Good morning, Bulletin readers. Virginia lawmakers have been called back for a special session gun violence prevention. The Parkland school resource was arrested for his conduct during last February’s school shooting. And a state earned a dubious repeat honor for highest rate of black homicide. 

Receive this daily news briefing by email every morning. Sign up here.


The governor of Virginia called a special legislative session on gun reform. Democrat Ralph Northam said he will summon the Republican-controlled General Assembly back to the Capitol to consider a raft of gun measures, including bans on suppressors and high-capacity magazines. His stated goal is to have every lawmaker go on record with their support or opposition. As Alex Yablon reported Monday, GOP lawmakers stymied a bill to limit magazine capacity in January. Data shows a former federal ban was linked to fewer of the devices at crime scenes in the state.

TELL US YOUR STORY: Are you a government worker? Are you willing to talk about how the mass shooting era is affecting you and your colleagues? Is your office taking any new security precautions? We’d love to hear your perspective: Please email [email protected], or hit reply to this newsletter.

The school resource officer who failed to enter Marjory Stoneman Douglas High School as gunfire erupted last February was charged with felony child neglect. Scot Peterson was arrested on Tuesday and slapped with 11 criminal charges, including seven felony counts of child neglect, three misdemeanor counts of culpable negligence, and one misdemeanor count of perjury. The charges come after a 15-month investigation found that Peterson failed to investigate the origin of the gunshots and directed officers to stay away from the school. He faces a maximum of 97 years in prison.

For the third year in a row, Missouri had the highest rate of black homicide victims. That’s according to an analysis of 2016 FBI data by the Violence Policy Center. The average age of the victims was 31, and 94 percent of them were killed with guns. Rounding out the top five were Wisconsin, West Virginia, Illinois, and Indiana.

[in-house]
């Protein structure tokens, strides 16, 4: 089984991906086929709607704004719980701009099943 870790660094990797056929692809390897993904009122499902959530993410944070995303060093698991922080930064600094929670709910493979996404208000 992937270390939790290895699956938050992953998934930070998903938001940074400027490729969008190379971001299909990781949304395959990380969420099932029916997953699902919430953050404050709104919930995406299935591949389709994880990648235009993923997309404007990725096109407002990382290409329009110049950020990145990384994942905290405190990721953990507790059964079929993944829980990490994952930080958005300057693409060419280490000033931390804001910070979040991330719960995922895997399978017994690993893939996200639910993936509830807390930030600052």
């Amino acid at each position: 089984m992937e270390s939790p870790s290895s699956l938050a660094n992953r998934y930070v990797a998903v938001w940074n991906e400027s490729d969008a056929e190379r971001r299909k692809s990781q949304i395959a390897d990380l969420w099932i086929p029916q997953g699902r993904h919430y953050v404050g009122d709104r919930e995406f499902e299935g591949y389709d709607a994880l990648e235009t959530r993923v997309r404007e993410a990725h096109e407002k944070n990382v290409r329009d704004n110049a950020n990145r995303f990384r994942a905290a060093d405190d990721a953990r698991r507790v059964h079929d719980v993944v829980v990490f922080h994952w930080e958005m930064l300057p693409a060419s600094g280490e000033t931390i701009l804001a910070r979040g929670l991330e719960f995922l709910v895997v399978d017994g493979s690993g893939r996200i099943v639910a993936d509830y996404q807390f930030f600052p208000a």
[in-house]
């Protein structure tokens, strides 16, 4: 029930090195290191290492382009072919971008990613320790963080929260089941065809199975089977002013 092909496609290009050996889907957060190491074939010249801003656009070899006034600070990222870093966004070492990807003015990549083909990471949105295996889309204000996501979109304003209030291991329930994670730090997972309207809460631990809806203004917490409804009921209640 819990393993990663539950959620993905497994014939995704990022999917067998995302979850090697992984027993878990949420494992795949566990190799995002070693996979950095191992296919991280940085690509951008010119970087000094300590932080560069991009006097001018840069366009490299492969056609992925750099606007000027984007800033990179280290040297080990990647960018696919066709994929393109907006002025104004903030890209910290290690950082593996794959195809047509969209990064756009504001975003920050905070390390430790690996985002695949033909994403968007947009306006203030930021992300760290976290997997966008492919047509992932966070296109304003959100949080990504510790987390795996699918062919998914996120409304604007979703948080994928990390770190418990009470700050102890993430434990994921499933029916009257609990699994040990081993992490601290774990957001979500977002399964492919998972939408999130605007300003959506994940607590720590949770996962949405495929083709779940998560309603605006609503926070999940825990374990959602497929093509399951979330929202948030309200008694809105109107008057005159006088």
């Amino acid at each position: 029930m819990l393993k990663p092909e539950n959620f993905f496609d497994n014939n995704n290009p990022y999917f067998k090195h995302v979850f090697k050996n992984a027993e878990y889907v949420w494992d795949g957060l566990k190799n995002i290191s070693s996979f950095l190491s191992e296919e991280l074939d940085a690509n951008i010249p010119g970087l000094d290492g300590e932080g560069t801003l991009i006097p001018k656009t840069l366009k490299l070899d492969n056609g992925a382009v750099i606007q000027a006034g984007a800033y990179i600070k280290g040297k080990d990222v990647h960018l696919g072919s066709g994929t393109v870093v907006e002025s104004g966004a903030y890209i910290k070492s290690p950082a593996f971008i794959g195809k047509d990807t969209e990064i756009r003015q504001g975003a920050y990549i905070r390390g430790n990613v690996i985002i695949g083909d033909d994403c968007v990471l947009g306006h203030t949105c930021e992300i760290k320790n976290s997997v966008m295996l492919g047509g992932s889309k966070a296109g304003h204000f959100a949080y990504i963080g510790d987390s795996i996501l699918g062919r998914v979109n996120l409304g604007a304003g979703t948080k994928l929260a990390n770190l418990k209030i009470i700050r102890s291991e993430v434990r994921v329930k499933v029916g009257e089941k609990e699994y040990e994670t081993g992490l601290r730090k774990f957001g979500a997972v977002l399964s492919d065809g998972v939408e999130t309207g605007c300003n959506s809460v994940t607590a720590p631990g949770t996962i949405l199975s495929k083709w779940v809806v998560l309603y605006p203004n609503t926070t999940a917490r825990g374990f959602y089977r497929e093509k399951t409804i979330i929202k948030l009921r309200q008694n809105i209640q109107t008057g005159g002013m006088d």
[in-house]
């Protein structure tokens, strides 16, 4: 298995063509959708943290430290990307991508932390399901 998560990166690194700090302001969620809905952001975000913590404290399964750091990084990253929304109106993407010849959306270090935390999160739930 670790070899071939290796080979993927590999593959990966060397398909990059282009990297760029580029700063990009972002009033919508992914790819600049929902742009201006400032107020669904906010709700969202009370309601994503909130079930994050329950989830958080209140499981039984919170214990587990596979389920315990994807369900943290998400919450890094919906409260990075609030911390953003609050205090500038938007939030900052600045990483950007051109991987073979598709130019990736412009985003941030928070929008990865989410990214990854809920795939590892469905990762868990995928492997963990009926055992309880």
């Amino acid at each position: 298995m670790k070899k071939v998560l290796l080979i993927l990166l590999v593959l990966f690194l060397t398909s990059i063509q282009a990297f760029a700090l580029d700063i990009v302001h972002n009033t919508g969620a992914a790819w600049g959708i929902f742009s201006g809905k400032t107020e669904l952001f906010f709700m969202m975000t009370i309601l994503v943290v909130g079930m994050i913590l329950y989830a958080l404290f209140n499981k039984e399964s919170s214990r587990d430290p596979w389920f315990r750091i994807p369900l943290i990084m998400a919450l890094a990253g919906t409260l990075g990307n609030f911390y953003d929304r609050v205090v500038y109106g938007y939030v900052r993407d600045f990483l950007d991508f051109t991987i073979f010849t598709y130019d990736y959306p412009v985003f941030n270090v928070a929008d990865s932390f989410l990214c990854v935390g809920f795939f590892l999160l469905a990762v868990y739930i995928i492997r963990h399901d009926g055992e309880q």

Oregon is closing a potentially deadly domestic violence loophole. Governor Kate Brown on Tuesday signed HB 2013, which implements a gun ban for people subject to restraining orders, even if they skip their court hearing.

Labor union members joined a mobilization effort against gun reform bills in Delaware. A multi-pronged attack from gun rights activists, gun sellers, and union members helped stall a proposed assault weapons ban, high-capacity magazine ban, and gun licensing system in Delaware this session, The Salisbury Daily Times reported. Without union support, Democratic lawmakers’ support for the measures quickly faded.

Democratic presidential candidate Pete Buttigieg got choked up by a second-grader’s question about mass shootings. The query came during a campaign stop on Sunday. Buttigieg replied that he wanted to “make it harder for somebody who is dangerous to get a gun.” His voice faltered when he added, “We cannot let you down.” Last month, a middle school student tearfully told another Democratic hopeful, Beto O’Rourke, “I’m afraid that one day I’ll go to school and I’ll never come out.”

For the second time this year in a single Texas county, the young child of a law enforcement officer was wounded in an unintentional shooting. On Saturday, the 3-year-old son of a Montgomery County state trooper shot himself in the stomach. The incident comes six months after the 2-year-old child of a Montgomery County sheriff’s deputy was injured by an unintentional shooting.

China warned its citizens about to traveling to the U.S. because of gun violence. The advisory from the Ministry of Culture and Tourism citied recent “shootings, robberies, and thefts” that have “occurred frequently” in the United States. The guidance came on the 30th anniversary of the Tiananmen Square massacre, and amid an ongoing trade war between Beijing and Washington.


A new project explores a dramatic decline in Bay Area gun homicides. The Guardian on Tuesday debuted the first pieces in a yearlong series, Guns and Lies in America, which aims to examine the reasons behind a 30 percent drop in fatal shootings in the San Francisco Bay Area from 2007 to 2017. During that same period, gun homicides nationwide stayed roughly the same. Some takeaways: Even though people of color are still disproportionately impacted by gun violence, the biggest decrease in fatal shootings was recorded in black communities; cities that have been radically reshaped by gentrification saw the biggest drops in gun homicides, but outlying suburbs that absorbed displaced residents did not see a corresponding increase; and the decline happened against a backdrop of de-incarceration, suggesting that it’s possible to lower gun violence without contributing to mass incarceration. While it’s hard to pinpoint a single reason for the decrease, investment in local violence prevention strategies in Oakland, Richmond, and San Francisco was singled out as a major contributor.